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Why Is the Sky Blue? in Medicine Hat

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Why Is the Sky Blue? Why Are Sunsets Red? Why Is the Ocean Blue?

In order to understand the answer to these questions, we must first understand some principles of light.  Firstly, white light is composed of all colours. It can be broken down into individual colours with the use of things like a prism.

It is a principle of nature that blue light is the most easily scattered of all the colours.  Another principle is that light is bent and scattered any time it passes through transparent materials.   This scattering is known as Rayleigh scattering. The amount that light is scattered depends on the properties of the matter, the thickness of the matter and the angle that the light is travelling.  Our Earth is surrounded by an atmosphere that scatters light quite nicely. When light from the sun passes through the Earth’s atmosphere, most of the light travels straight through unaffected, but the blue end of the spectrum, which is more susceptible to scattering, is scattered all over the sky. As the blue light scatters, it bounces in all directions and anywhere you look, the scattered blue light will reach your eyes and the sky will appear blue. Without an atmosphere, our sky would not be blue, it would be black! This is why outer space is black. As soon as you leave the Earth’s atmosphere, the ‘sky’ is black. Just as the sky would be black without an atmosphere, the sky is also black without the sun. This is why at night the sky is black.  Even though our earth’s atmosphere is very much present at night, without the sunlight, there is no light to scatter and therefore the sky is black. So… in summary: Why is the sky blue?  Because the Earth’s atmosphere induces a principle called Rayleigh scattering on the sun’s rays which scatter the blue light throughout the sky.

Why Are Sunsets And Sunrises Red?

Another great question!  The answer to this question is just an extension of the last question.  At mid-day, the sun is a yellowish tint, but as the sun gets closer toward the horizon, the sun’s rays have to pass through more atmosphere. This means that not only blue rays are scattered, but green light begins to scatter as well.  Because there is more atmosphere to pass through, blue and green waves get scattered so much that instead of the rays scattering

Why is the Sky Blue?

throughout the sky, they actually become lost and barely even make it through the atmosphere at all along the horizon.  This leaves only the red, orange and yellow end of the spectrum to see.  The closer the sun gets to the horizon, the redder the sun will appear.  Not only does the sun’s colour change from yellow to orange, to red, but the sun becomes dimmer because more and more light gets lost in the atmosphere.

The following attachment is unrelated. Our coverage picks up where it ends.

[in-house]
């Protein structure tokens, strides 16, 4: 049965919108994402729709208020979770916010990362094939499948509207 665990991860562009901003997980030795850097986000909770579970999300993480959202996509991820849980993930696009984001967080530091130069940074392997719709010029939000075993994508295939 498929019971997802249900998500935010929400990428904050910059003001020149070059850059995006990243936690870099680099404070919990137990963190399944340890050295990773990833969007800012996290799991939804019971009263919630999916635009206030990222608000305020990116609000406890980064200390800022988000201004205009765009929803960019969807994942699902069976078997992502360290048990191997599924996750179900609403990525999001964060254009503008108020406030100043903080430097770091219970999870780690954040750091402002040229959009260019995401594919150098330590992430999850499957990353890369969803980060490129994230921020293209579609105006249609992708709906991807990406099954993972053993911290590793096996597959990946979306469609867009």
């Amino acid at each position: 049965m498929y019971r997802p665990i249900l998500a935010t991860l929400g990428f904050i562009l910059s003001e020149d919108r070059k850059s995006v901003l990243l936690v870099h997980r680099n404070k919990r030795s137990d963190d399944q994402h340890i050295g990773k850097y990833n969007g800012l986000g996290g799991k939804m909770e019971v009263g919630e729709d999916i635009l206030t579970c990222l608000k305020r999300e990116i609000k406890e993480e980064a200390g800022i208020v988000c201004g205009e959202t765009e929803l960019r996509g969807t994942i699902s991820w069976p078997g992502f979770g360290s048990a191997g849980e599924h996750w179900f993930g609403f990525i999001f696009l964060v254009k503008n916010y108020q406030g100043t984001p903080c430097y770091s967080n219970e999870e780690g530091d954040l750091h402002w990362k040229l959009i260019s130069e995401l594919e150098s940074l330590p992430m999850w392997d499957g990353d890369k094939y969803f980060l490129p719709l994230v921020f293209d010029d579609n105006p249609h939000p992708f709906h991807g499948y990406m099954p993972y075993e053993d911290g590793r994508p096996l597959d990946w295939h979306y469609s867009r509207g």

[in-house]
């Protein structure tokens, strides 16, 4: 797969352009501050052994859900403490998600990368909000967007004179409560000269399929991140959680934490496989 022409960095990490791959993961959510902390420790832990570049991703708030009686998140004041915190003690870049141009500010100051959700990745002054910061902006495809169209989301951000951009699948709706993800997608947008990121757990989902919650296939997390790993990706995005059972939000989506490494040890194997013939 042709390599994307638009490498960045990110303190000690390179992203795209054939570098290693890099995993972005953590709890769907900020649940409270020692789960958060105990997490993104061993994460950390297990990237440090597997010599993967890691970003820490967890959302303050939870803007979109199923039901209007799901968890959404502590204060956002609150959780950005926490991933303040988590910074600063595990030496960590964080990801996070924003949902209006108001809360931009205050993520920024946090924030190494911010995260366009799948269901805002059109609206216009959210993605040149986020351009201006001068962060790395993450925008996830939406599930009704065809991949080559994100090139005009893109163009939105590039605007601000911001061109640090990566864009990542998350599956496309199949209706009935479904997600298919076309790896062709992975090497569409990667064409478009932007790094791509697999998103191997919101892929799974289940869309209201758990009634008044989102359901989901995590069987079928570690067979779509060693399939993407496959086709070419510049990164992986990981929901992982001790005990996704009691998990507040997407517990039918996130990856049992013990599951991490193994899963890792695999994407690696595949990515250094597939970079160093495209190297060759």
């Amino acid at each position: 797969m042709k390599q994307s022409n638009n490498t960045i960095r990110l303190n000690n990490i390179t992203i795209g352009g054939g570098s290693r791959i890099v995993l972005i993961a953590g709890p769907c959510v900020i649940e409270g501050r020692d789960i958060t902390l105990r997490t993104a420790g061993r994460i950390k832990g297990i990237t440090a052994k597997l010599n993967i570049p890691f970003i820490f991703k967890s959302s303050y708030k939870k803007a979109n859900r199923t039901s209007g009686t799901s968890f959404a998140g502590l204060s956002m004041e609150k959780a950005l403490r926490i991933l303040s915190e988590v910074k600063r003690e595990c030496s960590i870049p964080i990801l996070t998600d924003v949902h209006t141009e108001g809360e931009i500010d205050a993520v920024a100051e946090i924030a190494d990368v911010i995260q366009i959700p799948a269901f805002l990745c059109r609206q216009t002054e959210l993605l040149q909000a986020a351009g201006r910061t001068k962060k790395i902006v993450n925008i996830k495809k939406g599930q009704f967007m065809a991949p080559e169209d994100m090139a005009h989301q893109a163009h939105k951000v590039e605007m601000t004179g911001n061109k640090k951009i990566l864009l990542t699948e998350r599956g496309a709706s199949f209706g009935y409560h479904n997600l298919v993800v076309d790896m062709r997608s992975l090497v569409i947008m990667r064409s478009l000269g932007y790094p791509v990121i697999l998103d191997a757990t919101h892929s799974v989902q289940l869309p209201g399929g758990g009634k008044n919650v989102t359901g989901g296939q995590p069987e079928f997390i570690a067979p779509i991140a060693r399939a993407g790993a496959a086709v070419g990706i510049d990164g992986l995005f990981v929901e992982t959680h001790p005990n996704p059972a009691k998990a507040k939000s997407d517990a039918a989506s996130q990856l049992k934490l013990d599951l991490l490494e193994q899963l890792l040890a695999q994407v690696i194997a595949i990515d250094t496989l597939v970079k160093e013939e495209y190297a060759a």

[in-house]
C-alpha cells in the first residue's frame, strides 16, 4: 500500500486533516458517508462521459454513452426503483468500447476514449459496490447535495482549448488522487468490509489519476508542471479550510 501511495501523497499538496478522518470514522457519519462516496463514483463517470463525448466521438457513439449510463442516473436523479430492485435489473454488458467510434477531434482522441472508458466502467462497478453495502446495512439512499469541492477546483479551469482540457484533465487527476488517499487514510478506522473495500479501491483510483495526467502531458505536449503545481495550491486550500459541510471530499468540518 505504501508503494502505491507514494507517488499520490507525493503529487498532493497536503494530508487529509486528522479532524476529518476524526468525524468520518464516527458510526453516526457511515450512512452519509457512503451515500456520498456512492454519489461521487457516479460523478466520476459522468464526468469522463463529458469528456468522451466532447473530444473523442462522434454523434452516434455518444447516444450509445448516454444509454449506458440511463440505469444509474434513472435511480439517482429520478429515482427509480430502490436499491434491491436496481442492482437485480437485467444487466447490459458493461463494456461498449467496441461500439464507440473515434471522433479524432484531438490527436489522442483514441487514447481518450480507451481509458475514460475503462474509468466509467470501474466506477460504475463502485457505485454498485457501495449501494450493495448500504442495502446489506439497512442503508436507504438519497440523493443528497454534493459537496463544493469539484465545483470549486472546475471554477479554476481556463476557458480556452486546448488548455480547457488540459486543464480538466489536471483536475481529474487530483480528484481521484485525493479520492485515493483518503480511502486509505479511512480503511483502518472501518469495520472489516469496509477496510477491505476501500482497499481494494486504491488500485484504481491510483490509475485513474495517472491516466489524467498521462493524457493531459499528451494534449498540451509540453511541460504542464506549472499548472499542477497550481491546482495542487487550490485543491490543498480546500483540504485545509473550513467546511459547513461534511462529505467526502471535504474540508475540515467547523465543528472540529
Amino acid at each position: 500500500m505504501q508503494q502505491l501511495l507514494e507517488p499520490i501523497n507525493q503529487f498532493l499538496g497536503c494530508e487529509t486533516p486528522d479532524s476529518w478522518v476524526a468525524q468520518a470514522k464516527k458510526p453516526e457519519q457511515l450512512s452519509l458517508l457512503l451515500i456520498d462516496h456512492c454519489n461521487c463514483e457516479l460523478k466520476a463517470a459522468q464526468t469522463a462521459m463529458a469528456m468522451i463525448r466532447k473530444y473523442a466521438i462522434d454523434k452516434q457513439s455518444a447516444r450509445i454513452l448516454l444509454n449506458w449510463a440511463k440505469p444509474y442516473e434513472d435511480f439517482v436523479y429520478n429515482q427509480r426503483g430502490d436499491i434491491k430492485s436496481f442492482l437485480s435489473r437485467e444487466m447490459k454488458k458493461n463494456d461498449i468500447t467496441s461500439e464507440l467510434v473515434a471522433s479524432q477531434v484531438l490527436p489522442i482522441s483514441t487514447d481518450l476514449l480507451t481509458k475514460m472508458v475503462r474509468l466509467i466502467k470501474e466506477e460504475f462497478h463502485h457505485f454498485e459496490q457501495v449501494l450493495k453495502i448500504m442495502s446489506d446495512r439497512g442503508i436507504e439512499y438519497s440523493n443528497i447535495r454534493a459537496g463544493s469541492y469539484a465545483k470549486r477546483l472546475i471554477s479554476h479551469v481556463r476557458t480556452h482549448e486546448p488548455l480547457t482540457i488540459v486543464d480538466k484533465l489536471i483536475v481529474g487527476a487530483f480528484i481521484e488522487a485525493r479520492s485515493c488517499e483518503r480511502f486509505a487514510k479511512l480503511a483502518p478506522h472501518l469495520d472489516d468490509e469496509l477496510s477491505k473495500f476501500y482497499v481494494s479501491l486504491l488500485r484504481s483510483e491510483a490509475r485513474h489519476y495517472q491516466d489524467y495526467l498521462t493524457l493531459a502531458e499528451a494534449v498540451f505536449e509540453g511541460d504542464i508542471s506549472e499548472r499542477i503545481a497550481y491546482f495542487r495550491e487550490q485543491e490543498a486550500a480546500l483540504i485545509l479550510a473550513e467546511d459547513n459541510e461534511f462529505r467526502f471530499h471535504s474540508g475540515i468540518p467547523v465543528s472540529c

Why is the Ocean Blue?

When we pour ourselves a glass of water, most of us will say that the water is clear…which is correct.  Or is it?  Why is the water in our glass clear and the water in the ocean or lakes blue?  Oceans and large bodies of water are blue for a number of reasons. Here are 3 reasons that the ocean is blue: 

Why is the Sky Blue?

Reason #1: Water is an excellent reflector. Since water is so good at reflecting light, it will reflect the sky’s blue colour. Thus, some of the blueness of the ocean comes from the sky’s reflection.  

Reason #2: Rayleigh scatter applies to water as well. For the same reason that the sky is blue, water gets part of its blue colour from Rayleigh scattering. The greater the depth of the water, the darker and bluer the water will look…especially if you are under the water looking up towards the light.  

Reason #3: Water is actually blue! Despite the first two reasons, the most important reason that the ocean is blue is because water is actually a blue liquid!  Water is blue even without the first two reasons I have listed.  This fact is not obvious with small volumes of water, but the more water we put into the same place, the bluer it will look. It is no wonder that the earth is called “the blue planet”.  Not only does our sky look blue when we are standing on the earth, but the vast majority of our planet is covered with a blue liquid…water!

Our eyes are truly magnificent. We can appreciate them as we look at the world around us.  Although we may not always have our sight, if we take care of it properly with regular eye examinations, we will be able to see clearer for longer. To make sure you see all the wonders of the world, call us anytime for your regular eye health examination.

Written by Dr. Clark Hyde

Dr. Clark Hyde graduated from the University of Waterloo School of Optometry in 2011. While in optometry school, he completed clinical externships in both Michigan and Utah, focusing on pediatrics and ocular disease.

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